Fierce and Likable?

That is the question. Can women be both fierce and likable? Or, in order to be taken seriously in business, do you have to be a bitch? Facebook COO Sheryl Sandberg claims there is a “likability penalty” that women face in business. The higher you want to rise in the company, the less likable you have to be. I happen to think this is crap. You don’t have to be a bitch to climb the corporate ladder. You just have to be savvy. In Lena Dunham’s newsletter, Lenny, Jennifer Lawrence states in her piece, “Why Do I Make Less Than My Male Co-Stars?” that she’s tired of “trying to find the ‘adorable’ way to state my opinion and still be likable!”

Therein lies the problem. You shouldn’t try to be something you’re not. If you’re naturally adorable, just be adorable. But when it comes time to negotiate your salary, adorable or not, you should be arguing your worth. That means you need to know your worth and communicate it effectively. It means sticking to your guns and even walking away from opportunities. But you don’t have to be a bitch. And you certainly don’t have to be a “boss bitch.”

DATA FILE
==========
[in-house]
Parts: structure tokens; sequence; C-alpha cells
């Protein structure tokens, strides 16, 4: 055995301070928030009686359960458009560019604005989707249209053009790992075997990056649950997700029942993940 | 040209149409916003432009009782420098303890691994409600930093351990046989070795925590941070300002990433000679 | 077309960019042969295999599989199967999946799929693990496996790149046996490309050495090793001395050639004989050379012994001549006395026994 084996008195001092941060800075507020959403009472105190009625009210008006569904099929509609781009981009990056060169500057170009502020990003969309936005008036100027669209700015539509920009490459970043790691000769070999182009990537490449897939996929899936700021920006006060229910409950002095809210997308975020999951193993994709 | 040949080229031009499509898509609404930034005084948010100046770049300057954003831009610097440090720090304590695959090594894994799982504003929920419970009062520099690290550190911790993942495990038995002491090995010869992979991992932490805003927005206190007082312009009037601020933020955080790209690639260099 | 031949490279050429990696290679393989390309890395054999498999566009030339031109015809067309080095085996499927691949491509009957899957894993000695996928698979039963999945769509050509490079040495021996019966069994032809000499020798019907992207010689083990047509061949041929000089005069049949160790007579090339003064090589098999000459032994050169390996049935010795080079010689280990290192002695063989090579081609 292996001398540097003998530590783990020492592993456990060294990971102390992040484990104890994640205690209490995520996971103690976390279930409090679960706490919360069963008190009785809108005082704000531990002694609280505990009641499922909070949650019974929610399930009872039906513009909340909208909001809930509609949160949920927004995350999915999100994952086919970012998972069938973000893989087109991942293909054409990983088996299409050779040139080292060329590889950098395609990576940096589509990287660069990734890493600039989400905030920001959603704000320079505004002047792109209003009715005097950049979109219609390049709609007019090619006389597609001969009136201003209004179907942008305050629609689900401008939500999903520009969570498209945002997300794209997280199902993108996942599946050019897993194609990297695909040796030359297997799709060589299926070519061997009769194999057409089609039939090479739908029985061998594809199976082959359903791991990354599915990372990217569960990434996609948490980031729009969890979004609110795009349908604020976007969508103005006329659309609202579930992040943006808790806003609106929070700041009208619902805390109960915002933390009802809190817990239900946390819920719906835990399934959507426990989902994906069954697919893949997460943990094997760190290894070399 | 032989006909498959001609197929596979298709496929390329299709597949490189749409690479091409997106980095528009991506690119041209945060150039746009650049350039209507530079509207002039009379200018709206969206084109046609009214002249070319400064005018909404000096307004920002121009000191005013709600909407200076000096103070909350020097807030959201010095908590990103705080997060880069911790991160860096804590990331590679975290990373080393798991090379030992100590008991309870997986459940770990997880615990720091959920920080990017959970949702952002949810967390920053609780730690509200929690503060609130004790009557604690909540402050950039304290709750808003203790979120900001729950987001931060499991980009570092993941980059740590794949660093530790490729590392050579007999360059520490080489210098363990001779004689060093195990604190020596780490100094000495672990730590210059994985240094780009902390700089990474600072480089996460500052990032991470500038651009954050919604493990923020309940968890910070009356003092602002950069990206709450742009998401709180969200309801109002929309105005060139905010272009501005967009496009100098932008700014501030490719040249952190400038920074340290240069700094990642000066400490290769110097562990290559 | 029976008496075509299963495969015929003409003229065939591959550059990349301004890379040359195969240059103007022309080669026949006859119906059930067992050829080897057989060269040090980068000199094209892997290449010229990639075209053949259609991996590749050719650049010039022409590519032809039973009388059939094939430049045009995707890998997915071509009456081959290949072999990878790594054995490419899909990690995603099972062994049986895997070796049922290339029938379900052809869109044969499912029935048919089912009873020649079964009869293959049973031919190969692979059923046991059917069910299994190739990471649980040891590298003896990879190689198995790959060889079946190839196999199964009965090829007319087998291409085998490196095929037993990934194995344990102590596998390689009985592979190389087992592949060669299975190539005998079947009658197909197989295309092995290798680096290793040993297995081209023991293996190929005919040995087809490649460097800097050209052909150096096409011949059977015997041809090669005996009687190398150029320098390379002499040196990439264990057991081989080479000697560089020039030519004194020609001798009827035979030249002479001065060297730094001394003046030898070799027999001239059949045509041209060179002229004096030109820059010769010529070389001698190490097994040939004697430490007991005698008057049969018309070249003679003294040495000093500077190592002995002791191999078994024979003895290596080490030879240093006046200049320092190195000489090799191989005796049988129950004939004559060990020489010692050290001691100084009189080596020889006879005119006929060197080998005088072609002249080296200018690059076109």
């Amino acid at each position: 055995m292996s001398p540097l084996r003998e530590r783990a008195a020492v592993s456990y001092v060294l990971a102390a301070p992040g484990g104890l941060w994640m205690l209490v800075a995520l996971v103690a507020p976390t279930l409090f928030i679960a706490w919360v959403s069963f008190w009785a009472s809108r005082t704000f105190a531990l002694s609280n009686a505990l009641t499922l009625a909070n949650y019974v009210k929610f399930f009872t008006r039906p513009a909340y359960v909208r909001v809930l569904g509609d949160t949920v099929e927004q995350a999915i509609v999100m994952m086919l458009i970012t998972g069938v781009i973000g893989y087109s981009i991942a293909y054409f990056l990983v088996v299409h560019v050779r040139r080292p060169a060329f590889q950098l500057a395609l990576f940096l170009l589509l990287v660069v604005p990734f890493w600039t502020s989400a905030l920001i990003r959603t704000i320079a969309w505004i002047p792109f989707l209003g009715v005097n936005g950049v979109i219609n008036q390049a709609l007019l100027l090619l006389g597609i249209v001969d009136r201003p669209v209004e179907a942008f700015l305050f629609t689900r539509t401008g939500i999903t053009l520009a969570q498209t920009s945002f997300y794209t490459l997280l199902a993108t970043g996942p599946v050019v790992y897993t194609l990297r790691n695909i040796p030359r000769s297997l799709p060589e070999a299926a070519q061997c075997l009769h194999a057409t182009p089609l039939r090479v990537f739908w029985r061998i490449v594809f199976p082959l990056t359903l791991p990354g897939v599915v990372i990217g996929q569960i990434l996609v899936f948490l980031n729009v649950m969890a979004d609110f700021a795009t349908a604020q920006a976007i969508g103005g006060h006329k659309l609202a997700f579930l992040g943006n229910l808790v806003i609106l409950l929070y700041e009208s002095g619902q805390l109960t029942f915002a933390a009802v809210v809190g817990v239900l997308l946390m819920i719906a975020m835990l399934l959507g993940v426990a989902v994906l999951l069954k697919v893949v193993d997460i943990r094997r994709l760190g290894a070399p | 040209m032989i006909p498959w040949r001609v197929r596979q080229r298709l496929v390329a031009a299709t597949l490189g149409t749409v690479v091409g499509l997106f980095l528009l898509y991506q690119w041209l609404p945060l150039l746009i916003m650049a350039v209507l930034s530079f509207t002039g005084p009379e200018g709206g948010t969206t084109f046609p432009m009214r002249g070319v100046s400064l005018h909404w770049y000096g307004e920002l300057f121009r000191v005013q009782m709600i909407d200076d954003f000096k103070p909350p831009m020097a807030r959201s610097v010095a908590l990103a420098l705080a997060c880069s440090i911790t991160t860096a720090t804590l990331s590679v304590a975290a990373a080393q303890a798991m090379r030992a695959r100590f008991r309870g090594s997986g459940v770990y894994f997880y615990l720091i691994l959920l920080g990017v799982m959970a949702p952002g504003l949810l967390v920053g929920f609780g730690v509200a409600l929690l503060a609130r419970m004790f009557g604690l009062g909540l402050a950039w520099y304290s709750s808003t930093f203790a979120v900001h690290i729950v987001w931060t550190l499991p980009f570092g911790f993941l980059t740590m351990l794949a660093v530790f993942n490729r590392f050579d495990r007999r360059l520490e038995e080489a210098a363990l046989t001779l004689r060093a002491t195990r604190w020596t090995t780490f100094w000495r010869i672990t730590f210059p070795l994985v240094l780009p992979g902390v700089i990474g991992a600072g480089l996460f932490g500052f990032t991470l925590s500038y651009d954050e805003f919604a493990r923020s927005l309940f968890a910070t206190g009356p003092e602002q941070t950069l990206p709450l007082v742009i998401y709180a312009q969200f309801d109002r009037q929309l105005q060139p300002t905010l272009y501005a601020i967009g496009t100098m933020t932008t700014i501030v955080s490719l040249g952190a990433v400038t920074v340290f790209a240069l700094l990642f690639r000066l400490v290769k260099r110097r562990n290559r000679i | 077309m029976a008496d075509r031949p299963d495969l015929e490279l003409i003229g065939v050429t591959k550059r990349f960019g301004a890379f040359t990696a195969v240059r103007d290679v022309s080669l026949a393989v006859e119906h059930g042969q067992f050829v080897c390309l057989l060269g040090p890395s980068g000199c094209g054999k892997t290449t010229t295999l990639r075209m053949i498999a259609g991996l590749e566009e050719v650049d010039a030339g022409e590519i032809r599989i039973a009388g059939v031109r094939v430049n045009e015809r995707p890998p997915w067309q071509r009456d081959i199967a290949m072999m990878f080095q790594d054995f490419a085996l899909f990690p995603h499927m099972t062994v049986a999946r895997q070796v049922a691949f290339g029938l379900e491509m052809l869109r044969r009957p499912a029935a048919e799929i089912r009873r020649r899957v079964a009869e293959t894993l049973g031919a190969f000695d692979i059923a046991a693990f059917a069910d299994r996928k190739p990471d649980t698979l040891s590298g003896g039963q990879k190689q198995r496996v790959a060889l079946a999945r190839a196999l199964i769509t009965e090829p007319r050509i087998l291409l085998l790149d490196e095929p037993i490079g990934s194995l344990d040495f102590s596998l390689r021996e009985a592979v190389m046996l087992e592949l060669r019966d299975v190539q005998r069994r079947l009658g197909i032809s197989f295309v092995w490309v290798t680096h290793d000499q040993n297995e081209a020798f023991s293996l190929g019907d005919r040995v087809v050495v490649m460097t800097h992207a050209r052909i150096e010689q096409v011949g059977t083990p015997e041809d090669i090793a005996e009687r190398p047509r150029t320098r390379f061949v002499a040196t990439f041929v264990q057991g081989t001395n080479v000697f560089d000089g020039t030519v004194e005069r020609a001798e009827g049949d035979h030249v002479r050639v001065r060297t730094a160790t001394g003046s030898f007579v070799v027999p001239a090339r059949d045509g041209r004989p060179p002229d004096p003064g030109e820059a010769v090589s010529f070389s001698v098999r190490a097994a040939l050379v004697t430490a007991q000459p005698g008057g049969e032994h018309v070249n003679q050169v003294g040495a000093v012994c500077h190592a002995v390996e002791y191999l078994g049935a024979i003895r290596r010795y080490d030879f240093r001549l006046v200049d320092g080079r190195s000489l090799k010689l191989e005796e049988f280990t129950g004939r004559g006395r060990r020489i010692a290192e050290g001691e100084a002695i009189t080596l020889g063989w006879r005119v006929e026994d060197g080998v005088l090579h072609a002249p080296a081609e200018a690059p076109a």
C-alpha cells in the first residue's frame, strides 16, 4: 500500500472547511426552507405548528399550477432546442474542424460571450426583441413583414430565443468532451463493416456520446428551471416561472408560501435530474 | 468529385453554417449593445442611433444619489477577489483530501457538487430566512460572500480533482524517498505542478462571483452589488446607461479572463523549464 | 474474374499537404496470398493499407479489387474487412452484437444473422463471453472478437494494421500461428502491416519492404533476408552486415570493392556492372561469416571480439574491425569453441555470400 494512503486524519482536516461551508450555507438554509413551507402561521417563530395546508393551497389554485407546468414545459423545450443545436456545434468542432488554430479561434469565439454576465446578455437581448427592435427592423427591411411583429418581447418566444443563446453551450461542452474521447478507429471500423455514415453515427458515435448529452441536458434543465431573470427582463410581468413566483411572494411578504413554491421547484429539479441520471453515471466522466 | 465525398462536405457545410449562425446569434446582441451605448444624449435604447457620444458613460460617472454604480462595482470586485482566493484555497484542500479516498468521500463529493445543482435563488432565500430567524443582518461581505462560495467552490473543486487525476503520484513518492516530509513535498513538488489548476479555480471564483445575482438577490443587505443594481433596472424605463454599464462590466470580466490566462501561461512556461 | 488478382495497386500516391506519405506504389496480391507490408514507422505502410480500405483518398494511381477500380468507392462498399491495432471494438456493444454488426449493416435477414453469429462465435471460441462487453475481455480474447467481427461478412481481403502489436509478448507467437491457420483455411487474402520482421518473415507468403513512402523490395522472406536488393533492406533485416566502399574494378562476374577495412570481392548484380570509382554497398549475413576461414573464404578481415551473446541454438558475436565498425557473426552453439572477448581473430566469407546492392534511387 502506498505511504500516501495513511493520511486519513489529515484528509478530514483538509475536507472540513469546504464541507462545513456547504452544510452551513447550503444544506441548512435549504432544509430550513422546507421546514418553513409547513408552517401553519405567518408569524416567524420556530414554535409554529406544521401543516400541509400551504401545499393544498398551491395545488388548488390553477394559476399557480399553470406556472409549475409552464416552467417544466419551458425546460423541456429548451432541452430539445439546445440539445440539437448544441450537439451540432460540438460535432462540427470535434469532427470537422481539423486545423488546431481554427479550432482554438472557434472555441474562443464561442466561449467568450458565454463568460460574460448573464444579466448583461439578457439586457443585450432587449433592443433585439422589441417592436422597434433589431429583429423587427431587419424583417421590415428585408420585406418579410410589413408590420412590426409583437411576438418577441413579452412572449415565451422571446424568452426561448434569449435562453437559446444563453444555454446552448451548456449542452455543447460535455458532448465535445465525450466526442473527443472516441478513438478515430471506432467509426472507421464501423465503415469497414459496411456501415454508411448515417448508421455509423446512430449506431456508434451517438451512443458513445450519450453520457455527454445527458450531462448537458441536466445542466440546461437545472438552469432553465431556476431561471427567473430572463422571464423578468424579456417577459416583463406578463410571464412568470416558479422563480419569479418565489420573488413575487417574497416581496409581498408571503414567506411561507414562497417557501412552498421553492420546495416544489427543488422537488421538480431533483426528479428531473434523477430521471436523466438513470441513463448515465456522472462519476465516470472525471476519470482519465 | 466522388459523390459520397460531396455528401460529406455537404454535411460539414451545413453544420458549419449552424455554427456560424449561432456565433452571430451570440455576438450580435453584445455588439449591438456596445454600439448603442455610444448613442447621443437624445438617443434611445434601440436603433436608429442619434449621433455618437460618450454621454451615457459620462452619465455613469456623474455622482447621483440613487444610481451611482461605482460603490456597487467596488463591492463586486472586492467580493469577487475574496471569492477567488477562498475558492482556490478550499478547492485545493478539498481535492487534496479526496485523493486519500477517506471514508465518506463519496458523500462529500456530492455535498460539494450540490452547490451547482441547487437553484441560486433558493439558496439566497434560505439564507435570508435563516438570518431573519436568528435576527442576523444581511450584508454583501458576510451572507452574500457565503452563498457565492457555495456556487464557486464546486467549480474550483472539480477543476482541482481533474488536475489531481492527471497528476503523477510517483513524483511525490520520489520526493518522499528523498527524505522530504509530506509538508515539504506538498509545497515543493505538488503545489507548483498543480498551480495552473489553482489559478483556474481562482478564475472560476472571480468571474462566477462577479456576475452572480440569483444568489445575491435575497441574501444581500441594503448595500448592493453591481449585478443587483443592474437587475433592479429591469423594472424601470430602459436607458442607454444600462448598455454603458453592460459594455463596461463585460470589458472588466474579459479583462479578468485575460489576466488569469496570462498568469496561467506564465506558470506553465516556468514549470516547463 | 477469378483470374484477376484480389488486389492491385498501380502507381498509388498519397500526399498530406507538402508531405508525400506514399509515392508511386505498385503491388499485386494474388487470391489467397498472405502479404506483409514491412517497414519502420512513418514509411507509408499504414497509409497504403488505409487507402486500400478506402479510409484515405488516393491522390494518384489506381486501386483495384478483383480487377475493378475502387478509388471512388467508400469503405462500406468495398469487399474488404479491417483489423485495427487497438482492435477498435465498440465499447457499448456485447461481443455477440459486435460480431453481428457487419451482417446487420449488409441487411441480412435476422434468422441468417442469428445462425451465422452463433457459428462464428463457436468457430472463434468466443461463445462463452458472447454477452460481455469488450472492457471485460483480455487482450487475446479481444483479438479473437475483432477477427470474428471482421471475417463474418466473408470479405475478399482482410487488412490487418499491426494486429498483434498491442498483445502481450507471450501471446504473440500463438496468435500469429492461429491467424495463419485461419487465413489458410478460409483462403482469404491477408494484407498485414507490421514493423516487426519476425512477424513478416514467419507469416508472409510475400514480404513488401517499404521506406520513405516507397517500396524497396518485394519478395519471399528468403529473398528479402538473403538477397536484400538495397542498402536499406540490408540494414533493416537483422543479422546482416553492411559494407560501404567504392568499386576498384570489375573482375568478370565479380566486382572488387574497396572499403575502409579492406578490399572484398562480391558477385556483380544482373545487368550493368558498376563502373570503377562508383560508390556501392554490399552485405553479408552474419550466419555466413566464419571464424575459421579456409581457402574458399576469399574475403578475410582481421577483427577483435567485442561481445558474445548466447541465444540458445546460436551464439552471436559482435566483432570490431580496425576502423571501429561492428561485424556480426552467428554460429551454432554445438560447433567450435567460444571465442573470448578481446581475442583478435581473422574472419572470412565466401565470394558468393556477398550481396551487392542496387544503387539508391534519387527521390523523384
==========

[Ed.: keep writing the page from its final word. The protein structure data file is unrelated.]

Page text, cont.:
As the owner and editor of a small press specializing in Chick Lit, I work with a lot of women. And I can tell you that if the relationship with any one of them became unpleasant, it would soon be over. I highly value them and their work, but if I didn’t enjoy our working relationship, I would end it. Since I own the business, I’m in a special place to make these decisions. But the author has the same choice. There are lots of small presses out there. She doesn’t have to work with me. She can even self-publish and be her own boss. But its working with these wonderful writers that makes my job as an editor and publisher that much more enjoyable.